grandparents giving financial assistance retirement income

The American Association of Retired Persons – or AARP as it is now called – has been around since 1958 and has 38 million members. Late last year they asked their membership about being a grandparent and how this affects their own finances. The results were telling:

  • 94% helped grandchildren with ‘some sort of monetary support’ 
  • But 79% didn’t describe themselves as doing so (i.e. being a financial supporter)

This support was used for grandchildren’s education (53%), living expenses (37%), and medical bills (about 25%). The propensity of grandparents to share their wealth is also alive and well in Australia.

Such support for grandchildren is not just financial. Recent reports (Australian Institute of Health and Welfare) on childminding suggests that two in five grandparents provide childcare support for children under 13 years of age, and an impressive 63% provide care if the grandchild is 10 or younger. This can often enable parents to work longer hours so it translates back into very real financial support as well. 

These are high percentages by anyone’s account and they raise the question whether this generosity is in any way cramping the retirement possibilities for grandparents. Or if it’s possible to have it both ways and enjoy a comfortable retirement while still giving to those adorable grandkids. Here are seven things you might like to think about first, before putting your hand in your pocket.

1. Are you planning for the long haul?

Retirement income planning is never set and forget. You need to plan for the long haul, but be reactive in the current time frame. Understanding how your savings and Age Pension entitlements will support you over the next 20-30 years is your best first step.

2. Know what you have

Knowing how your assets, income and entitlements translate into retirement income is critical before you start making financial loans or gifts. The fundamental point is that you need to be sure that you can afford to give before you do so, to avoid cramping your retirement plans and becoming resentful.

3. Can you futureproof your income?

Annuities or lifetime income streams are not for everyone, but many retirees might feel better able to make decisions about helping others if they are convinced their own needs are taken care of with lifelong income . It’s like the old adage, make sure your oxygen mask is in place before helping others. If you have organised your own forward income streams securely, you are likely to feel much more comfortable about sharing any excess. Such income streams do not have to be annuities – you may have other guaranteed forms of income in your mix.

4. Know the rules

There are two specific areas of government rules that matter when it comes to grandparents helping family members. The first set of rules relates to gifting. Remember gifting rules don’t just apply to those on an Age Pension, but also to those who intend to apply in the next five years. The limits on gifting are $10,000 in one financial year, or $30,000 over five financial years (not including more than $10,000 in any one year). The same limits apply to both singles and couples. You can read more top-level detail here.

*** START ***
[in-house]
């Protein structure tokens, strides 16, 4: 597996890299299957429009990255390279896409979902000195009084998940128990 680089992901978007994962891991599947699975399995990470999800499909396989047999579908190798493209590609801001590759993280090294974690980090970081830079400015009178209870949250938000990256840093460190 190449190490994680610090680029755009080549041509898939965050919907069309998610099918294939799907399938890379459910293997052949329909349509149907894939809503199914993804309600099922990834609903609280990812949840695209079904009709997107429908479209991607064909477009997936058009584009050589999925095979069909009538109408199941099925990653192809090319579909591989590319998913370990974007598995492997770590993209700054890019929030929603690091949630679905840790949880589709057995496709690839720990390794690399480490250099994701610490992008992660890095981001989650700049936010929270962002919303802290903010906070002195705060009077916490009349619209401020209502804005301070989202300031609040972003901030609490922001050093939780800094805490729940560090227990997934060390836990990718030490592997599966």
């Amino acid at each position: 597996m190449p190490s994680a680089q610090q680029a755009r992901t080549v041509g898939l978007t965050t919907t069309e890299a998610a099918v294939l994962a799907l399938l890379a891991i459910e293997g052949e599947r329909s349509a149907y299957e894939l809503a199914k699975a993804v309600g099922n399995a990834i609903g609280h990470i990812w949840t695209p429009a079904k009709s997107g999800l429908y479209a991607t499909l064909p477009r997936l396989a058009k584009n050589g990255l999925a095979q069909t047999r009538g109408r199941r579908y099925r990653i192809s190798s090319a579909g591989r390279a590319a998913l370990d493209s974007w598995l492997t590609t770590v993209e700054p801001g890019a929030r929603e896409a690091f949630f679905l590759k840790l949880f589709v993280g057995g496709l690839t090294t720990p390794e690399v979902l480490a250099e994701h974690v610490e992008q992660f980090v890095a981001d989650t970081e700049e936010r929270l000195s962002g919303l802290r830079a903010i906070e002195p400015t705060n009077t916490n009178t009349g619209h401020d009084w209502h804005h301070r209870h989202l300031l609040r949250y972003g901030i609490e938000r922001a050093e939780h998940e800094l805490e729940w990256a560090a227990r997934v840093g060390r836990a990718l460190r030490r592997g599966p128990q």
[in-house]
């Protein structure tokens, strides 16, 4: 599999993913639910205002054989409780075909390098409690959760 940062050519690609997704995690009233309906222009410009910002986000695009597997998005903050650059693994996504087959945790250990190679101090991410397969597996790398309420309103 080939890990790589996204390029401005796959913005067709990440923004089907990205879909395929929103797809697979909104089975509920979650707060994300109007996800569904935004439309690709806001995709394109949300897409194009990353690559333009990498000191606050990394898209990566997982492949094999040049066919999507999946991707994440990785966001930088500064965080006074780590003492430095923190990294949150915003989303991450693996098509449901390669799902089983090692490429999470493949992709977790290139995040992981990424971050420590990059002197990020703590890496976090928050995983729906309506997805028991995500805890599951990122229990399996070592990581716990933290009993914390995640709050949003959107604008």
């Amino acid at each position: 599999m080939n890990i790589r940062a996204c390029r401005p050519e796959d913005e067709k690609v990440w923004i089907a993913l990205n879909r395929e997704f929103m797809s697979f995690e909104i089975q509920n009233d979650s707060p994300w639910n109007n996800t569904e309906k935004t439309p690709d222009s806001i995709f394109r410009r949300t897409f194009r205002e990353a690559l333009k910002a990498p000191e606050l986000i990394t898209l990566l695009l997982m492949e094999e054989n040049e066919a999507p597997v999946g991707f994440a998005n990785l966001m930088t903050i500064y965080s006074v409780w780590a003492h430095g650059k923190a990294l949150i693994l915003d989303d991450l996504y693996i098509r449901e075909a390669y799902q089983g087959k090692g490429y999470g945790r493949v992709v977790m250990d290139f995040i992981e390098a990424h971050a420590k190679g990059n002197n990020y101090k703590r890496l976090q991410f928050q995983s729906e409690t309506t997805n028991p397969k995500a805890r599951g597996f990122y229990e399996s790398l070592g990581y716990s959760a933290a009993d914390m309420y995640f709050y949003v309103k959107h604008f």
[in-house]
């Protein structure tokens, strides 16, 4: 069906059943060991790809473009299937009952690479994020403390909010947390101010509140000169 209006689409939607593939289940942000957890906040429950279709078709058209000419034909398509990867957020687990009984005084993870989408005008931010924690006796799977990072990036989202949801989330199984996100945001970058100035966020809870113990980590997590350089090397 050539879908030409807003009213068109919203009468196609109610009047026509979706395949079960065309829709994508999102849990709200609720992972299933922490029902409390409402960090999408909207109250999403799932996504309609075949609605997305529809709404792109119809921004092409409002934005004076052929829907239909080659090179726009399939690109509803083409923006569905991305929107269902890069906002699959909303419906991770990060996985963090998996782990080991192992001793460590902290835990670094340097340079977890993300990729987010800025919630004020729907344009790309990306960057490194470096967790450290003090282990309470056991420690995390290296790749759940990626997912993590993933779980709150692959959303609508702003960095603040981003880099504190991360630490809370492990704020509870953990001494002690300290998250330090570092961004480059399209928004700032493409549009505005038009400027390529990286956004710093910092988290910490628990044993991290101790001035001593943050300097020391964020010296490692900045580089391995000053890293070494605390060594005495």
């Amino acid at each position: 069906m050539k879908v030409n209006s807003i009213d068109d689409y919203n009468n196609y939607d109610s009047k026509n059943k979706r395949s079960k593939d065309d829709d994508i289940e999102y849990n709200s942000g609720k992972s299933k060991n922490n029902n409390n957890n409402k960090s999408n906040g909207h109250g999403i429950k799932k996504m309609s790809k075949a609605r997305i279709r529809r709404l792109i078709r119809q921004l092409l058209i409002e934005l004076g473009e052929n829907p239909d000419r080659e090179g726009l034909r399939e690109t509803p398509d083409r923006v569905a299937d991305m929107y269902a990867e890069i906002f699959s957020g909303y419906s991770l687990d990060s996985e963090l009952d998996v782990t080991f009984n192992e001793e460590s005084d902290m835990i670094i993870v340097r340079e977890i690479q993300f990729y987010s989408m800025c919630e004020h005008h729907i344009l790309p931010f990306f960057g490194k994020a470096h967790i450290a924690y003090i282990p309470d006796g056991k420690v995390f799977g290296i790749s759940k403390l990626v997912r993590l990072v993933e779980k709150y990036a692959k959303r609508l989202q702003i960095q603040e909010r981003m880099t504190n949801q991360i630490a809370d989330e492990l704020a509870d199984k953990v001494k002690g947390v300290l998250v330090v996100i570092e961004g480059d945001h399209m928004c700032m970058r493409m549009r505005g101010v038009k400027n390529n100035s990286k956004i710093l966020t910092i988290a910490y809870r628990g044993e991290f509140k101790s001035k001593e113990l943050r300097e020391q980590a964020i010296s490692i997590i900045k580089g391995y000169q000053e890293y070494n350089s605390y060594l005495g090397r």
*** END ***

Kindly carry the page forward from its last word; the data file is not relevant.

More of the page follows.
The other important rules are those pertaining to support for grandparent carers. If you provide ongoing care for your grandchildren you can be defined as a grandparent carer. This involves more than helping parents with babysitting or school pick-ups. Grandparent carers may be entitled to support which contributes to

  • the cost of raising children
  • child care costs
  • health care and Medicare.

Services Australia lists this special assistance here

5. Be honest

If you are thinking of giving or lending money to your grandchildren, it’s good practice to be both honest and transparent about this process. No one can tell you how much to give or to whom. But if you do not give equally to your grandchildren, then it’s useful to understand why you have made this decision and ensure that it won’t rebound upon you at a later stage. Honesty is still the best policy, so think about who needs to know what you are doing. And if you feel that you don’t have enough savings to help family members, then again, it’s probably sensible to simply be honest and say so.

6. Record loans and gifts

Don’t expect everyone’s memories to align when it comes to who got what and when. If you are making a loan, then record the amount, any interest and/or repayment expectations and every change to the balance, so that all parties are comfortable with the status of this loan. If the loan amount is high, you may wish to involve a witness or reliable third party such as your accountant to ensure proper records are maintained.

7. Insist upon accountability

Also known as having ‘skin in the game’, it’s fair to have expectations if you are going to fund a project or goal from someone else. For instance, maybe you are paying fees so your grandchild can attend a certain school. If their attendance drops, it’s reasonable to discuss this. Agreed timelines also form part of accountability – be they babysitting hours, loan duration or regular repayments, it’s fair to ask others to stick to the previously agreed times without needing to be reminded.

Are you a doting grandparent?

Does this extend to lending or giving money?

Are there any pitfalls you think should be shared?
Ensuring your family loans and gifts fall within the rules is important. A Maximising Entitlements consultation may help you plan ahead and avoid any unnecessary disagreements.